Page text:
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Building Anticipation For Your Event with Email Marketing

Do you or your organization have an upcoming event? Let's assume you already have a web site, high quality targeted email list, and an email distribution service. It is important to remember there are so many companies who now do email marketing that it's easy to get lost in the shuffle. If you plan on using email for event marketing you need to distinguish yourself. There are a few simple steps you can take to stand out from the crowd.

Send More Than One Email
It takes more than one simple email to get people to your event. Many event marketers assume that one or two emails are sufficient enough to compel the target audience to buy a ticket or induce a desirable action.  The consumer gets bombarded with so much advertising, it's easy for them to forget or simply not pay attention to your messaging. Take some time to think of a series of emails that will build interest and encourage measurable action over time.  This measurable action could come in the form of purchasing an online ticket, clicking a link for additional information, or signing up to volunteer.  You want to think with the final goal in mind.  Consider what you ultimately want to accomplish with your email marketing. How do you plan on measuring success? The biggest mistake you can make is by asking your audience to buy right from the start.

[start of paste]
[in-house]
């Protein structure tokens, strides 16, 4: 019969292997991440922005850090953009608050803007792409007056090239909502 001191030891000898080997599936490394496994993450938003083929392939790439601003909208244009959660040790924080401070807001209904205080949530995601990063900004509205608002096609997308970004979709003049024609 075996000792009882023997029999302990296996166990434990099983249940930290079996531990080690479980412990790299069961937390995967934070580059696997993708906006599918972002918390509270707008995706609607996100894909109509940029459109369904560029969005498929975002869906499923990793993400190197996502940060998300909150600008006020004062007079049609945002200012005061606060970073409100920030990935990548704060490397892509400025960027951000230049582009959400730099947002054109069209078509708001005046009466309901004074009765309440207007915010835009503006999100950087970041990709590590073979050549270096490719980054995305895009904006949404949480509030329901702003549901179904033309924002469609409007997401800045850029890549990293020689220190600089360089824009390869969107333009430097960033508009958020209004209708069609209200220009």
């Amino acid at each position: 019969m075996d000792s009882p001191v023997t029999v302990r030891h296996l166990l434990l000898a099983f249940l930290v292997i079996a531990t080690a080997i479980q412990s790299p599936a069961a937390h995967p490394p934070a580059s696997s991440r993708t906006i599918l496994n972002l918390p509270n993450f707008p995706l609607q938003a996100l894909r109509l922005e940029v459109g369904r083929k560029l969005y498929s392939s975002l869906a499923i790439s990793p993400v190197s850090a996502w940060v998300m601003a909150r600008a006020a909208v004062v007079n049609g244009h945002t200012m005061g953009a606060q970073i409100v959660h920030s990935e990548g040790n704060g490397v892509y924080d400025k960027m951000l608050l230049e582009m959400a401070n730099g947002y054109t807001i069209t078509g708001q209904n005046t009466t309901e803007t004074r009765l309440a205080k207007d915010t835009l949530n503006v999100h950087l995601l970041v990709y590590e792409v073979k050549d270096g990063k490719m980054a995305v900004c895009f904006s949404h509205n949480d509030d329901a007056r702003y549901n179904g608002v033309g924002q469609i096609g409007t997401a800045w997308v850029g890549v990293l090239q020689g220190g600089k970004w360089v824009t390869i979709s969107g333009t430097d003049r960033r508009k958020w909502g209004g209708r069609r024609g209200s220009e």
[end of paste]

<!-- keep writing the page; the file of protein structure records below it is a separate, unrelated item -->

The First Thing They Read

Your messaging starts with the email's subject line.  You need to give the user a good reason to open your email.  Remember that your target audience is being inundated with "Free Viagra" and "Your Pre-Approved" messages on a regular basis. The better the subject line the better email open rates. The best open rates I've seen my clients achieve with their email marketing efforts ranges between 30-40%.  I personally don't know of anyone in the industry who achieves email open rates above 60% on a regular basis.

Building Interest
When engaging in email event marketing you need to be conscious of the fine line between being persistent and annoying your list subscribers. If each email you send is asking someone to "buy now, buy now!" and overly sales pitch oriented, you're going to annoy your target audience. Engage your audience at the emotional level. It is possible to sell something without being overly "salesman-like." I'm a firm believer in providing an overwhelming amount of useful and entertaining information with little or no sales pitch.  It is hard to build trust and credibility when you are always asking for the sale. Tease them with great content or a link to an interesting video.  Don't over do the persistence of your messaging. Send your messages about every two weeks leading up to your event.

Consider some of the steps outlined above for the next time you start an event marketing campaign. The most important thing you can do is deliver high quality and relevant information to your target audience.  It's difficult for someone not to open a new email when the last one was so engaging.

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